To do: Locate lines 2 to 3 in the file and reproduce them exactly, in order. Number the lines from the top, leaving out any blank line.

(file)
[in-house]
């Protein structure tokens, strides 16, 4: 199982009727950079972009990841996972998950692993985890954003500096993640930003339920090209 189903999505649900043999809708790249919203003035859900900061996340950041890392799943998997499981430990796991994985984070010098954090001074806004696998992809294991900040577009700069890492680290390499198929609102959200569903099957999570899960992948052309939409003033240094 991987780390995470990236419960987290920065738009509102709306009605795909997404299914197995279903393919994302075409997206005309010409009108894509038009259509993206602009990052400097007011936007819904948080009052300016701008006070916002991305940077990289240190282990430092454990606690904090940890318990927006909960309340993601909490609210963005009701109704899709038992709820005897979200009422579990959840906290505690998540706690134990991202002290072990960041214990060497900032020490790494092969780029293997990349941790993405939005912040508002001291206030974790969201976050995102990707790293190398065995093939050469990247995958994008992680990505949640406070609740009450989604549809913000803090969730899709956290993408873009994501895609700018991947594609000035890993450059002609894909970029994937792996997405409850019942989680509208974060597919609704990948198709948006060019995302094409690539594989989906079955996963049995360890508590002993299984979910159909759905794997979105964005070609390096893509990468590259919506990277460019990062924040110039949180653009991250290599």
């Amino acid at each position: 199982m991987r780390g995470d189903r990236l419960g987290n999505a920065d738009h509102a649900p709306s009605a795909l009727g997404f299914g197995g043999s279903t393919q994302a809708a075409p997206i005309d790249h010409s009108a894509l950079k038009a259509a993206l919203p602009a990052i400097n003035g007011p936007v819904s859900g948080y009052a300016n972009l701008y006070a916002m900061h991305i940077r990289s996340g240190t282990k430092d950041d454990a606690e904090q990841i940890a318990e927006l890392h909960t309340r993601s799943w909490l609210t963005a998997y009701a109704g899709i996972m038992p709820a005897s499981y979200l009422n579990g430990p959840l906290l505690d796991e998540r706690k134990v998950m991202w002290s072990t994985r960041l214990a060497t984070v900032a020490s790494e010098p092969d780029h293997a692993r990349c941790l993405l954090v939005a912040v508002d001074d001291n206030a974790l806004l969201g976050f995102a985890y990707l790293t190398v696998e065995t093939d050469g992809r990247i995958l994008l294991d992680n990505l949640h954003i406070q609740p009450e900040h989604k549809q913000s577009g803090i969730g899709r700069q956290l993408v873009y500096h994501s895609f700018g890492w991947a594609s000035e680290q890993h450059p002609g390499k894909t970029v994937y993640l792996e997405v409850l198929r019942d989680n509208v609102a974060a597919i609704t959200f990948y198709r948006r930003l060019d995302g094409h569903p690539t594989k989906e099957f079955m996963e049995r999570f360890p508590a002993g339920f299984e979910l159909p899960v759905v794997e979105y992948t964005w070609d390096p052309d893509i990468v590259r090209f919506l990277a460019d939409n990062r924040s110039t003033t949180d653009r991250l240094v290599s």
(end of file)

């Protein structure tokens, strides 16, 4: 199982009727950079972009990841996972998950692993985890954003500096993640930003339920090209 189903999505649900043999809708790249919203003035859900900061996340950041890392799943998997499981430990796991994985984070010098954090001074806004696998992809294991900040577009700069890492680290390499198929609102959200569903099957999570899960992948052309939409003033240094 991987780390995470990236419960987290920065738009509102709306009605795909997404299914197995279903393919994302075409997206005309010409009108894509038009259509993206602009990052400097007011936007819904948080009052300016701008006070916002991305940077990289240190282990430092454990606690904090940890318990927006909960309340993601909490609210963005009701109704899709038992709820005897979200009422579990959840906290505690998540706690134990991202002290072990960041214990060497900032020490790494092969780029293997990349941790993405939005912040508002001291206030974790969201976050995102990707790293190398065995093939050469990247995958994008992680990505949640406070609740009450989604549809913000803090969730899709956290993408873009994501895609700018991947594609000035890993450059002609894909970029994937792996997405409850019942989680509208974060597919609704990948198709948006060019995302094409690539594989989906079955996963049995360890508590002993299984979910159909759905794997979105964005070609390096893509990468590259919506990277460019990062924040110039949180653009991250290599």
């Amino acid at each position: 199982m991987r780390g995470d189903r990236l419960g987290n999505a920065d738009h509102a649900p709306s009605a795909l009727g997404f299914g197995g043999s279903t393919q994302a809708a075409p997206i005309d790249h010409s009108a894509l950079k038009a259509a993206l919203p602009a990052i400097n003035g007011p936007v819904s859900g948080y009052a300016n972009l701008y006070a916002m900061h991305i940077r990289s996340g240190t282990k430092d950041d454990a606690e904090q990841i940890a318990e927006l890392h909960t309340r993601s799943w909490l609210t963005a998997y009701a109704g899709i996972m038992p709820a005897s499981y979200l009422n579990g430990p959840l906290l505690d796991e998540r706690k134990v998950m991202w002290s072990t994985r960041l214990a060497t984070v900032a020490s790494e010098p092969d780029h293997a692993r990349c941790l993405l954090v939005a912040v508002d001074d001291n206030a974790l806004l969201g976050f995102a985890y990707l790293t190398v696998e065995t093939d050469g992809r990247i995958l994008l294991d992680n990505l949640h954003i406070q609740p009450e900040h989604k549809q913000s577009g803090i969730g899709r700069q956290l993408v873009y500096h994501s895609f700018g890492w991947a594609s000035e680290q890993h450059p002609g390499k894909t970029v994937y993640l792996e997405v409850l198929r019942d989680n509208v609102a974060a597919i609704t959200f990948y198709r948006r930003l060019d995302g094409h569903p690539t594989k989906e099957f079955m996963e049995r999570f360890p508590a002993g339920f299984e979910l159909p899960v759905v794997e979105y992948t964005w070609d390096p052309d893509i990468v590259r090209f919506l990277a460019d939409n990062r924040s110039t003033t949180d653009r991250l240094v290599s």